As part of IPSE’s commitment to learning more about the self-employment sector, we conduct, commission and publish new research on a regular basis. Here you can find our growing library of research into freelancing and self-employment.
- 58 matching results
How freelancers respond to an uncertain economy: A longitudinal report on seven years of IPSE FCI data
This longitudinal report is the culmination of seven years’ worth of Confidence Index research and analysis. For the first time, we are able to look back and examine the trends. We can see the effect that political decisions and macro-economic variables have had on freelancers’ confidence and understand the impact of these factors by setting them in the wider context over a longer period of time.
IPSE conducted a bespoke piece of research to find out how self-employment affects mental health, how the mental health of freelancers has been impacted by the coronavirus pandemic, what measures have been taken to maintain positive mental health and what more freelancers need to support their mental health.
At IPSE our members are at the centre of everything we do and we are continually reviewing our benefits, services and focuses to meet our members' needs. Read our latest impact report and find out about the improvements we’ve made, the impact we’ve had for our members, and what else they can expect in the coming year.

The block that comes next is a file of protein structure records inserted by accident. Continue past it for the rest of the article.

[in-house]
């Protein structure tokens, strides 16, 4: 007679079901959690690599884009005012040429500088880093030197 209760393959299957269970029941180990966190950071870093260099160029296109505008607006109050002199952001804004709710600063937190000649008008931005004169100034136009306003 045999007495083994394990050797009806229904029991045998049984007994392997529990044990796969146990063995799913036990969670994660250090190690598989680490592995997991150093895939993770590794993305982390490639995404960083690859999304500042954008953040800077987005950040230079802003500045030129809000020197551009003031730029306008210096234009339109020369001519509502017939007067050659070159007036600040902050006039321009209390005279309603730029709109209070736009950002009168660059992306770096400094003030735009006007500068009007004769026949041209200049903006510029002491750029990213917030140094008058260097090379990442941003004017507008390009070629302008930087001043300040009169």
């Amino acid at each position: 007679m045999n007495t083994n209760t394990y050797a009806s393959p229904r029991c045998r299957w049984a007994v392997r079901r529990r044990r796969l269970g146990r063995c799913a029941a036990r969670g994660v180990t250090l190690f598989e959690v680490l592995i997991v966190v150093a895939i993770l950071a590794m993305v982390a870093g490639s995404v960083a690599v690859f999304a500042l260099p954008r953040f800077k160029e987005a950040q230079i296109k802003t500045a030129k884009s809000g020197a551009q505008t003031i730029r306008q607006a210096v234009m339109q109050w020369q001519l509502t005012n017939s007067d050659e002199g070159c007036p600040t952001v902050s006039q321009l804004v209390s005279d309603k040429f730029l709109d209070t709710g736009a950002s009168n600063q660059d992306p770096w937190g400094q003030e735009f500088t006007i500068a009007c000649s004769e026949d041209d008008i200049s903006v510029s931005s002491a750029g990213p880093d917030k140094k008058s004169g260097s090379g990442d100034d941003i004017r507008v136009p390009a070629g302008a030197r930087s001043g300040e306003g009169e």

The survey measures overall trends in the market for freelancers in order to identify inflationary pressures, business confidence, and an overview of freelancers’ perception of general economic conditions for Q2 of 2020.
- 11 Aug 2020
This new report by the University of Edinburgh Business School in association with IPSE examines the impact of coronavirus on some of the UK’s highly skilled freelancers. It shines a light on the groups that have been left out of government support measures and highlights the devastating effects that this lack of support is having on their businesses, personal finances and home-life.
The first quarter (Q1) of 2020 has proven to be very tough for freelancers as they have experienced a 17 per cent decline in income comprised of both a fall in their day rates and the volume of business undertaken. Day rates have declined by 15 per cent from £474 to £405 while spare capacity has risen by four percentage points from 21 per cent to 25 percent.